Once, sitting in the coffeehouse with my worn out notebook where I jotted down new ideas whenever they would hit me, I asked myself how did I start writing.

I don’t consider myself a writer, because for one I kept getting rejected wherever I sent in my write-ups, and with the pressure of my exams coming up I felt blessed if I got an hour to myself. Gone were the days I could set aside time to dedicate myself to creating worlds out of words.

Yet, my eyes still lit up every time I saw something in my environment that would make a brilliant plot. This is why I carried that notebook in my bag when I did my marathon classes because I was never out of ideas and I succumbed to the fantasy that I would get back to these rough layouts to build something concrete out of them.

I’ve always been quiet as a child. My mom  bought one notebook for me, where I started writing in whatever bad grammar the 7-year-old me knew. It was my first ever diary.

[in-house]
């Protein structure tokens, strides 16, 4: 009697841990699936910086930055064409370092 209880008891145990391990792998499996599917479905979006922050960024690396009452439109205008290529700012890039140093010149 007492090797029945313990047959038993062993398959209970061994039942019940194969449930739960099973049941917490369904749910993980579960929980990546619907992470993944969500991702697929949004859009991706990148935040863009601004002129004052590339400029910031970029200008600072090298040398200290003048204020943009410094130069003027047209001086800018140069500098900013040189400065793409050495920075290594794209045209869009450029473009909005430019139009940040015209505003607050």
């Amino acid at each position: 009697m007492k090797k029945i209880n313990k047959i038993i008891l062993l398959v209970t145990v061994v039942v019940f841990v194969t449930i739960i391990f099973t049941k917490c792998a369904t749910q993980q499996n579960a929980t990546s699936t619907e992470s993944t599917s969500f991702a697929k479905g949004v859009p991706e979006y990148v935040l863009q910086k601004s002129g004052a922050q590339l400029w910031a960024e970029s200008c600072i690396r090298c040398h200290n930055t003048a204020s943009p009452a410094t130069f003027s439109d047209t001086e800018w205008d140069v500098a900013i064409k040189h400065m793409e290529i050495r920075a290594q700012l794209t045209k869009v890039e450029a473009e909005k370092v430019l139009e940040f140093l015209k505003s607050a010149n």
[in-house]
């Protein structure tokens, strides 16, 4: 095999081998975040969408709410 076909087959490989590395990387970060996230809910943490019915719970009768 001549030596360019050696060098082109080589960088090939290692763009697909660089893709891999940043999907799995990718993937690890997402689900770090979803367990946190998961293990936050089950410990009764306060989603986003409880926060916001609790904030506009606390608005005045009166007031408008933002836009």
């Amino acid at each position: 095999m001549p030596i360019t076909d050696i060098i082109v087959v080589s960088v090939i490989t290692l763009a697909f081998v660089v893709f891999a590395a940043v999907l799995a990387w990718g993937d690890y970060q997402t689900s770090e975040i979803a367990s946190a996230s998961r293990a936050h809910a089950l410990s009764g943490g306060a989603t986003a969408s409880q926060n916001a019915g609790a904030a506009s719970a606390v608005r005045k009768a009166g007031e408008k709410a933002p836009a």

That diary was no Anne Frank’s diary material, but it was the starting of what made me feel like I was never isolated.


I didn’t write with only one aim; to be published someday.

Writing and I, we have a far more intimate connection  than I’ve ever experienced with a human being.

Writing was my savior when I was only seven, and it continues to be so to this day. I’m still quiet in nature. In my mind, I am eloquent; I can climb intricate scaffolds of words to reach the highest cathedral ceilings and paint my thoughts.

But when I open my mouth, everything collapses. This is where writing saved me, it helped me keep track of all the intermittent thoughts. The words are allowed to flow freely on the pages without any judgement, no restrictions.

As Maya Angelou has said, ”there is no greater agony than bearing an untold story inside you.’

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